Tuesday, March 6, 2018

Anxiety and Narrowing Thought-Action Repertoires

Book #2 deals with our natural and learned responses to a threat. It integrates the theories of fight-or-flight, stress, emotion, and cognition to develop an understanding of our evolved survival mechanism. That explains our natural responses to a threat and our learned responses are all interventions in that survival mechanism, or what I call the survival process.

A book I refer to is Performance Under Stress which focuses on 'soldier stress' and soldier performance. It has contributors who share stress research about various aspects of soldier stress and soldier performance. The editors then explain that the information presented is not just for soldier's but for everyone because everyone experiences stress to varying degrees.

In like fashion, my book is about natural and learned responses to a threat in a violence, aggression setting, however, the mechanism responsible for your natural responses to a threat are also responsible for anxiety conditions/disorders.

Ironically, I was diagnosed with generalised anxiety disorder and panic disorder while researching and writing this book. In treating the disorder I have visited a few psychologists. I tried to explain certain 'symptoms' and could actually explain what exactly is going on. One aspect intrigued me as the psychologists had never heard of the research that explains the symptoms.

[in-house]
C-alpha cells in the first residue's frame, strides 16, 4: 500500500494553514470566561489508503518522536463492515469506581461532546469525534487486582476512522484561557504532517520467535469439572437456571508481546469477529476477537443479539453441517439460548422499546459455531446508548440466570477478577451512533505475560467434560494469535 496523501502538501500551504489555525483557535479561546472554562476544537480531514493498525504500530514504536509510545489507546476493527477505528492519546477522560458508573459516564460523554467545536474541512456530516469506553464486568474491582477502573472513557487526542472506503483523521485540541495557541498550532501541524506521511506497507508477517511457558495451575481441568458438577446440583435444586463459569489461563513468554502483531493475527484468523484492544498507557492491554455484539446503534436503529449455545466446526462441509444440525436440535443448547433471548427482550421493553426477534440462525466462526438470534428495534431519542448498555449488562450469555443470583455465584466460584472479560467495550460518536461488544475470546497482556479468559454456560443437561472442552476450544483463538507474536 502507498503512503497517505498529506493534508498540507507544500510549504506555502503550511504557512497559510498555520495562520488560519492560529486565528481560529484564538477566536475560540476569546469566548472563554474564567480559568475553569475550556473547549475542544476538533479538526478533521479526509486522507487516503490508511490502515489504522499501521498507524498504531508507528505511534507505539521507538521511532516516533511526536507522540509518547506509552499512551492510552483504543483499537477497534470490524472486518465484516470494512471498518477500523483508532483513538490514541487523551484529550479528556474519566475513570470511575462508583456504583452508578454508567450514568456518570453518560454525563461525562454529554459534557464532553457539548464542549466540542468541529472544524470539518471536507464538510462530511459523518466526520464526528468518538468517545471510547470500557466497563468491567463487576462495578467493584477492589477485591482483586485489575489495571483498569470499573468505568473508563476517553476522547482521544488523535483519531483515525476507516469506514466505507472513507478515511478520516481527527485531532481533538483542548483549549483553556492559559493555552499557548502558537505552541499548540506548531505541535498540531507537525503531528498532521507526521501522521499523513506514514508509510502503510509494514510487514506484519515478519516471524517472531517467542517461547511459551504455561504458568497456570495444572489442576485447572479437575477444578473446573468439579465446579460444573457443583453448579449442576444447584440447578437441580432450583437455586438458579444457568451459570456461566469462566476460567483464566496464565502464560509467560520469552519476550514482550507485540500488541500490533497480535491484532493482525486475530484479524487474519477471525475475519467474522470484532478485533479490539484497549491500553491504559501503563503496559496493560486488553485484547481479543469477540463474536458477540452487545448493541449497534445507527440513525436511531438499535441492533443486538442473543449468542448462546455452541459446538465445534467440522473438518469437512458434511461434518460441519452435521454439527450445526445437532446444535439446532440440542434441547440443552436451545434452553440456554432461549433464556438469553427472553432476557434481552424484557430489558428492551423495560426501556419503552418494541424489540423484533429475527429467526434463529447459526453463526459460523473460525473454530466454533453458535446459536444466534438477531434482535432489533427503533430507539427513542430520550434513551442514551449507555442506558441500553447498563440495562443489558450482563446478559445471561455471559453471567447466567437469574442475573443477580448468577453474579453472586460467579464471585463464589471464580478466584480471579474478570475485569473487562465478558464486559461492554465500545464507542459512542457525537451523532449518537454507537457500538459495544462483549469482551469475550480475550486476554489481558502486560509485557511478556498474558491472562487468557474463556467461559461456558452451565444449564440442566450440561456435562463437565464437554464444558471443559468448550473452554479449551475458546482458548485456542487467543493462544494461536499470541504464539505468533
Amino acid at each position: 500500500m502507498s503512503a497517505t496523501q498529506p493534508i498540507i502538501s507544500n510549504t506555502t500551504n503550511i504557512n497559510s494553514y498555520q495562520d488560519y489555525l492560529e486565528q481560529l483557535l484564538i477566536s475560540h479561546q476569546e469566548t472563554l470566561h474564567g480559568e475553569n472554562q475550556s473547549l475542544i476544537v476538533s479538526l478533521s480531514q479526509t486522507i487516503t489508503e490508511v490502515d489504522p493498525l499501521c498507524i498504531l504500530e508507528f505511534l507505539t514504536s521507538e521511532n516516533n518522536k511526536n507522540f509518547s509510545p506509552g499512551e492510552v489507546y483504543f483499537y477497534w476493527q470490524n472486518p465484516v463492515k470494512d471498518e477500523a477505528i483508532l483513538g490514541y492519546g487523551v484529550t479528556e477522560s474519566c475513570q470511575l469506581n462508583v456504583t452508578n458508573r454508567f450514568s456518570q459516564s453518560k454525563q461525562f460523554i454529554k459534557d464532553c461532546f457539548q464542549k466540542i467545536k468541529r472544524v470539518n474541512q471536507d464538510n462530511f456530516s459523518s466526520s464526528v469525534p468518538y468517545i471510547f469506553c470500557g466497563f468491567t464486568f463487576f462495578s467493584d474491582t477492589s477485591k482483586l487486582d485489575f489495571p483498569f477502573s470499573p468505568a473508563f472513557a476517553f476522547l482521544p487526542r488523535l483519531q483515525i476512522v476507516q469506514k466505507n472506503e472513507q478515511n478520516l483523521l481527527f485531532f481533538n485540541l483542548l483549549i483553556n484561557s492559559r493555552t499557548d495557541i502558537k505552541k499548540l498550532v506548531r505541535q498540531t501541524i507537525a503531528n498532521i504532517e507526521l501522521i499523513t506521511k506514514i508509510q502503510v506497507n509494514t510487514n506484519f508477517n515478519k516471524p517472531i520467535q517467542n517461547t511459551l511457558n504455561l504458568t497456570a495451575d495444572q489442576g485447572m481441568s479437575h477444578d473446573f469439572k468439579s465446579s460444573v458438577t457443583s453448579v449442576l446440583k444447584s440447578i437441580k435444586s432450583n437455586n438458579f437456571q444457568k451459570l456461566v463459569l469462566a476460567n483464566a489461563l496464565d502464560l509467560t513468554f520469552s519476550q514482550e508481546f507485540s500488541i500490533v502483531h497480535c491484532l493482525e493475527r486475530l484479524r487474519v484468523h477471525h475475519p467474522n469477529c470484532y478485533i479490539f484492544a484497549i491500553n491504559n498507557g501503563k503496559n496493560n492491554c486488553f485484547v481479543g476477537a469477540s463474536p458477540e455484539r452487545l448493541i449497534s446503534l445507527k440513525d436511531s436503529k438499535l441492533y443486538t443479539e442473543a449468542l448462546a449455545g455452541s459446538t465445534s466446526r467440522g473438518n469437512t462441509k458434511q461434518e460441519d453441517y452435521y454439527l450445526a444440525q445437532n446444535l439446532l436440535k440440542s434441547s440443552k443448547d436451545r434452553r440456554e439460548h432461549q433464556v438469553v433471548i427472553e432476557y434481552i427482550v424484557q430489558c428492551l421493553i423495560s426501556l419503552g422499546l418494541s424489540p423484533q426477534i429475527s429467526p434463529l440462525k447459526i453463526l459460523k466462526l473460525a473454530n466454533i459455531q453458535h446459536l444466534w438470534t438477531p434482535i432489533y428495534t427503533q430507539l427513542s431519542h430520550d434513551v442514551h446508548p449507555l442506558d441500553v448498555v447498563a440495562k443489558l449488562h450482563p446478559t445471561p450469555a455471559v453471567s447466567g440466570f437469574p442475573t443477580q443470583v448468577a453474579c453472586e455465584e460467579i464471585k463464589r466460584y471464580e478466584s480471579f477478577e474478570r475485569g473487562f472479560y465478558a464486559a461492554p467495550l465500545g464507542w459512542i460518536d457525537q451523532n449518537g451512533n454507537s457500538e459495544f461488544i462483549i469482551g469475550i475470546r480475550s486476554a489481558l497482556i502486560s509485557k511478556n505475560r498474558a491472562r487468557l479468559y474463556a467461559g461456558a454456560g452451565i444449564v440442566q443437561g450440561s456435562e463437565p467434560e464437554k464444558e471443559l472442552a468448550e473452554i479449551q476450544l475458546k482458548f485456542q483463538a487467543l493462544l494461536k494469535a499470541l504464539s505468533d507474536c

Barbara Fredrickson developed the broaden-and-build theory of positive emotions. She distinguishes between positive and negative emotions. Positive emotions are associated with challenges or opportunities while negative emotions are associated with threats. Positive emotions do not tend to have action tendencies (joy-?) while negative emotions do (fear-flight). Fredrickson also considered the cognitive aspect of an emotional experience.

She explains how negative emotions narrow a person's thought-action repertoire. They increasingly focus on one way to deal with the threat. Their cognitive abilities, their reasoning, problem-solving, thought processes progressively narrow. This is why you cannot reason with a person who is angry, scared ... or anxious.

I know this from unfortunate experience. When you've come out the other side of an anxiety episode you see the many options that were available that you could not see while experiencing anxiety. You could not fix the 'problem' because your problem solving abilities are impaired while experiencing anxiety.

Negative emotions (anger, fear, anxiety) narrow a person's thought-action repertoire.

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